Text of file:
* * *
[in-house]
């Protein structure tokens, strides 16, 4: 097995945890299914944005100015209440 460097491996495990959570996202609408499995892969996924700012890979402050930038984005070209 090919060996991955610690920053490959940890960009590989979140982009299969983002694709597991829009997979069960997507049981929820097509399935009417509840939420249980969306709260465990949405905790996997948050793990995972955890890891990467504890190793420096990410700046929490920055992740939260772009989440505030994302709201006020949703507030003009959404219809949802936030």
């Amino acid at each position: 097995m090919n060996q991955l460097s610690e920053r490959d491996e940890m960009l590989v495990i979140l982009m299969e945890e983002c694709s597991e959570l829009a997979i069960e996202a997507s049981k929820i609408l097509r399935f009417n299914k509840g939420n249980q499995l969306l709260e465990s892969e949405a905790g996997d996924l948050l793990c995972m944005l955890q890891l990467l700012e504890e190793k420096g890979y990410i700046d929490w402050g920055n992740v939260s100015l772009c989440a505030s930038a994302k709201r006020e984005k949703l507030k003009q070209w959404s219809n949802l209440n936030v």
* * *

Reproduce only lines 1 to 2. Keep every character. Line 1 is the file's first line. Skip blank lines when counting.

[in-house]
């Protein structure tokens, strides 16, 4: 097995945890299914944005100015209440 460097491996495990959570996202609408499995892969996924700012890979402050930038984005070209 090919060996991955610690920053490959940890960009590989979140982009299969983002694709597991829009997979069960997507049981929820097509399935009417509840939420249980969306709260465990949405905790996997948050793990995972955890890891990467504890190793420096990410700046929490920055992740939260772009989440505030994302709201006020949703507030003009959404219809949802936030």